This feature becomes useful when focusing on certain passages and tweaking the snapshots. I find myself listening to a bit of Subdivisions to rebalance the bass a bit. Being able to locate playback without turning my attention to the computer keeps my head forward, focused on the mix and the Profile’s screen. I find that I don’t necessarily want to mark every snapshot though. Mainly the start of the songs, guitar solos, and any special sections that warrant extra attention. I’ve gone through and disabled a number of snapshot markers and kept the significant ones.


Another feature VENUE Link enables in Pro Tools is “Create New Session From VENUE”. Upon finally setting up the layout on your console just right, the realization that you’re gonna spend 20 or 30 additional minutes creating, naming, arranging and assigning corresponding tracks in Pro Tools can be a vibe crush. Now Pro Tools imports that information straight from the VENUE system.


The “New Session” dialog box in Pro Tools now allows the option to “Create New Session from VENUE.” Just give it a name and hit enter. Pro Tools goes to work and presently we have a fresh session with new audio tracks corresponding to channels patched in the VENUE patchbay. Track outputs are assigned to the corresponding HDx returns to the desk.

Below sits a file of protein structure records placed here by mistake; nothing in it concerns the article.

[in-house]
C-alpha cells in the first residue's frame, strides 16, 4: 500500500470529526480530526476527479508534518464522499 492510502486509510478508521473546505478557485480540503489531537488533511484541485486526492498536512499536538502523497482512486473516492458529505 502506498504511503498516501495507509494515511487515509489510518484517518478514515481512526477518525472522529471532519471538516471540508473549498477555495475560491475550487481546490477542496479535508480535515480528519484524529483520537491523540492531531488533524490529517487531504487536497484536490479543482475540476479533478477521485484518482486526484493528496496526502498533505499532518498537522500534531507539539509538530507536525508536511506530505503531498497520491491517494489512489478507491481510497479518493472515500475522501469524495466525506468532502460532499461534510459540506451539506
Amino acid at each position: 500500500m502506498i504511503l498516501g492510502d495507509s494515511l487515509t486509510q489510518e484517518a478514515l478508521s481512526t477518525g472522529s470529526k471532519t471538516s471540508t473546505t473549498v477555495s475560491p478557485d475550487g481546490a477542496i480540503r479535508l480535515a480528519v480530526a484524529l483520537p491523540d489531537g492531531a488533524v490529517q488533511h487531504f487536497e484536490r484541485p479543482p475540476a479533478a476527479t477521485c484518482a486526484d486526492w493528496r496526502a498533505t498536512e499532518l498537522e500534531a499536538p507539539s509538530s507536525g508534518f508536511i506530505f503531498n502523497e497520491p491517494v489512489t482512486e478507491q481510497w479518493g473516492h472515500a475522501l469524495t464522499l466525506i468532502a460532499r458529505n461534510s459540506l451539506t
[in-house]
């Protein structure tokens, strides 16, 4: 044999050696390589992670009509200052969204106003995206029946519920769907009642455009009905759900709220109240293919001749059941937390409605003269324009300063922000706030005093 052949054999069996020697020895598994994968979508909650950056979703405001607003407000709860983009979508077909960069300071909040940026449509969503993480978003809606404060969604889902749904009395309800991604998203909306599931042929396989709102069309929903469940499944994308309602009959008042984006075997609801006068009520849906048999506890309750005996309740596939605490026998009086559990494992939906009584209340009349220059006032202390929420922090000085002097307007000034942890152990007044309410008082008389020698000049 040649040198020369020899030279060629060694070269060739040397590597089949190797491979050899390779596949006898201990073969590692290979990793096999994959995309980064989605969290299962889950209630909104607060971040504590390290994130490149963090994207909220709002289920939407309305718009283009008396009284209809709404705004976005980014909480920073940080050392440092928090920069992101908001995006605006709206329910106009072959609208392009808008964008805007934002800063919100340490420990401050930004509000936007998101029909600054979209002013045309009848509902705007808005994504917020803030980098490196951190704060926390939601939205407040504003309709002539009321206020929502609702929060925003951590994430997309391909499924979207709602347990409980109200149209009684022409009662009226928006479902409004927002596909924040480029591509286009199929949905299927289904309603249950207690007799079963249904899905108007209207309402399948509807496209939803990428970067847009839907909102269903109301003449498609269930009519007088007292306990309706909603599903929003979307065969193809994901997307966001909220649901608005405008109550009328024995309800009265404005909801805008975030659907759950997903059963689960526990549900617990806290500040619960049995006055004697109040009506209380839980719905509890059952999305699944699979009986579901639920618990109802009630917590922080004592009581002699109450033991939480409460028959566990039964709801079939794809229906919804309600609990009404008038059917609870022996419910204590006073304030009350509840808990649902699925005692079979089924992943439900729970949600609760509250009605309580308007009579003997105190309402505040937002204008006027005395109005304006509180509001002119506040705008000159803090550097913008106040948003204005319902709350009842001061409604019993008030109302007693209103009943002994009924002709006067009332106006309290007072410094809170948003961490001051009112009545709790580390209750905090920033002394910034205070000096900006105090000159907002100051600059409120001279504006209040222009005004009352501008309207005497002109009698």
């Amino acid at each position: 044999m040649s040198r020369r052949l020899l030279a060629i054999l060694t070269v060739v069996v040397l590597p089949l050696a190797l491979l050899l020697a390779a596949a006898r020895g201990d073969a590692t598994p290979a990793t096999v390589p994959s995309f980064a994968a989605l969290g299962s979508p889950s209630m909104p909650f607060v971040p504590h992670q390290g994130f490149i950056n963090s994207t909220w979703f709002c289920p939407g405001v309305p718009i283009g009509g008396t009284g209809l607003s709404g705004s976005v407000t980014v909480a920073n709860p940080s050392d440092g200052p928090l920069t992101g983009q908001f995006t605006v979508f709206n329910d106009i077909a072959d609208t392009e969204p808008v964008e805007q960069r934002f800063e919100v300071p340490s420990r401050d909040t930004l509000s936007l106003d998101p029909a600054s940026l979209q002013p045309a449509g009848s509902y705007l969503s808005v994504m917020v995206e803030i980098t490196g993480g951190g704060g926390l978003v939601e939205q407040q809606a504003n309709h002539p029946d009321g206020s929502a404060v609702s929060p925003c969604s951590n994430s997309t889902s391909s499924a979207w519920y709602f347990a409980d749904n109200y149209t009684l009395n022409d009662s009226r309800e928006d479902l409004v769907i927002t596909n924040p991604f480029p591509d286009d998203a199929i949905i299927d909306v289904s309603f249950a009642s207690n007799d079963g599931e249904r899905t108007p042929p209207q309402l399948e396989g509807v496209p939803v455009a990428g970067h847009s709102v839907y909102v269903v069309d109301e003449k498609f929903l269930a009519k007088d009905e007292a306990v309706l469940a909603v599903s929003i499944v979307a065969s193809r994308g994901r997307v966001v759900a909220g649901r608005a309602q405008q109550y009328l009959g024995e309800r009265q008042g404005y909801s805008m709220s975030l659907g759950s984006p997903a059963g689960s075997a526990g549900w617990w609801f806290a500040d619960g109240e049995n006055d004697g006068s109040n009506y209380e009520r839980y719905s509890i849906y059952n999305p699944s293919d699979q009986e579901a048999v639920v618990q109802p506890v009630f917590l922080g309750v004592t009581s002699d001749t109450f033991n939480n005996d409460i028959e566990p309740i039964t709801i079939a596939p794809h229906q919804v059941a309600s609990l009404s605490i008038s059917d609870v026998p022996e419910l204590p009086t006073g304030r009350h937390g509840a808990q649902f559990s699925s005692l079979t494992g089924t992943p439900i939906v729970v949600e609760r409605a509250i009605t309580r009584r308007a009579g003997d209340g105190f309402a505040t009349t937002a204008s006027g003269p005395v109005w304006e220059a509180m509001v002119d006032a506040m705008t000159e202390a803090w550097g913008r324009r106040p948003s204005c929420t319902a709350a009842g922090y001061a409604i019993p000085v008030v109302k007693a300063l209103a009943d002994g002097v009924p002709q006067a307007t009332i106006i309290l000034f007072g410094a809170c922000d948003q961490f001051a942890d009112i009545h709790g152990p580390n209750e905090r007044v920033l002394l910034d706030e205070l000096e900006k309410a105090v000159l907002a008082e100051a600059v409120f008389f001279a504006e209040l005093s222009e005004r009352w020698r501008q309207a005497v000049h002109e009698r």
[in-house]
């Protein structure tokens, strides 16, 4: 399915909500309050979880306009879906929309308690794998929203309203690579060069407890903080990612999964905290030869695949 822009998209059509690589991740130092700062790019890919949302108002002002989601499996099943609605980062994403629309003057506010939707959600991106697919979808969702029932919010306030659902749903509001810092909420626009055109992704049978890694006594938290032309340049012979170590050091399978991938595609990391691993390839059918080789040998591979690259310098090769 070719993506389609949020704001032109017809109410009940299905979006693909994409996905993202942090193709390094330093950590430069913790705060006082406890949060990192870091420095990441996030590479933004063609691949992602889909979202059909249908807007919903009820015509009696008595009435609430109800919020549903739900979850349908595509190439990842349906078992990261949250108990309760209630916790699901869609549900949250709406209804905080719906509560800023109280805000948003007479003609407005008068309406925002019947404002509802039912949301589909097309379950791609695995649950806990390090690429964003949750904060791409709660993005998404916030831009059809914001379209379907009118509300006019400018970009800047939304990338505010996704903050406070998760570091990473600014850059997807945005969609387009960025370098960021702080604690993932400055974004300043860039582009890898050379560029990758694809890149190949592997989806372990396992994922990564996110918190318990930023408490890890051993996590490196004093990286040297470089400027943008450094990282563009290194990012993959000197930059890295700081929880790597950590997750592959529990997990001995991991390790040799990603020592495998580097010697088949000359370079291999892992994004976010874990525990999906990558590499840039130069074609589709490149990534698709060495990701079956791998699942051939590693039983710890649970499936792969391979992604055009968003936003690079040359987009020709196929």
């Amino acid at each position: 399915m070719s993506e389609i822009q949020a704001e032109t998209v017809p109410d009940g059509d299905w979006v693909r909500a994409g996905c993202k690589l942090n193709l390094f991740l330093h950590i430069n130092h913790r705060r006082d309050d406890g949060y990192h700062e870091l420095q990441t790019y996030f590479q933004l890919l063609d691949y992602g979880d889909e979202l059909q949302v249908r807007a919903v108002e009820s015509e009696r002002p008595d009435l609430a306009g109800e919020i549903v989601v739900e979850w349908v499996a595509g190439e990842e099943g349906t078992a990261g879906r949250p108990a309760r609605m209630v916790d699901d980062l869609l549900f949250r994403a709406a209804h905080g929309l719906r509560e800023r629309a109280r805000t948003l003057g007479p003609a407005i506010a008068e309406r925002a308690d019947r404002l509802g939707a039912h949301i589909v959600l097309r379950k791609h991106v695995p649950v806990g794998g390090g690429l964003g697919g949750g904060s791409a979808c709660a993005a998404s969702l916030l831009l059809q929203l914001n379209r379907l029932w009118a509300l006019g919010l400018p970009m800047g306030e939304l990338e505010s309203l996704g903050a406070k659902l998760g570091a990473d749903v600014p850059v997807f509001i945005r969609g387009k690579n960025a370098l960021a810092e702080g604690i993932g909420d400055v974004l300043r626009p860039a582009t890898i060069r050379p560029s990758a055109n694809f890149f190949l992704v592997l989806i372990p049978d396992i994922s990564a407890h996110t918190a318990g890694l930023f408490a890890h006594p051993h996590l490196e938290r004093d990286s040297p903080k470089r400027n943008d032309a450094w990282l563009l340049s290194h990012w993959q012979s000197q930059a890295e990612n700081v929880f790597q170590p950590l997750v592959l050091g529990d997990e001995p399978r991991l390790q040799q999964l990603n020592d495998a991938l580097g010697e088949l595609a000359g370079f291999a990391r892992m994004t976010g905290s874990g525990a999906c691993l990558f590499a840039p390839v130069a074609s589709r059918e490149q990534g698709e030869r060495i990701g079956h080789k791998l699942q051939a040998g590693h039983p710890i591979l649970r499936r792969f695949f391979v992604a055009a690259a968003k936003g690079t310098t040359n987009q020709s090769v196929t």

Items assigned to Pro Tools through Assignables are slightly more complicated. I assigned the Left and Right to Pro Tools in the VENUE Patchbay, and the computer created a stereo track for it. However, it doesn’t seem to know what to do with the output, which I usually return to an effects input. I had to make that assignment manually. Saving the session as a template allows convenient future startup. Boom! Ready to rock! This eliminates tons of tediousness when initially implementing Pro Tools recording from VENUE.


So there’s an introduction to VENUE Link from preproduction. The band will be coming in soon, and it’ll be time to record, playback, and program.

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About Brad Madix

I grew up playing keyboards and attended Berklee College of Music in the early eighties. I got a chance to tour with the Psychedelic Furs as the keyboard tech and worked my way up (or down?) to FOH guy. I've worked with Rush, Shakira, Jane's Addiction, Jessica Simpson, Rage Against the Machine, Shania Twain, Def Leppard, Marilyn Manson, Queensryche, and Bruce Hornsby.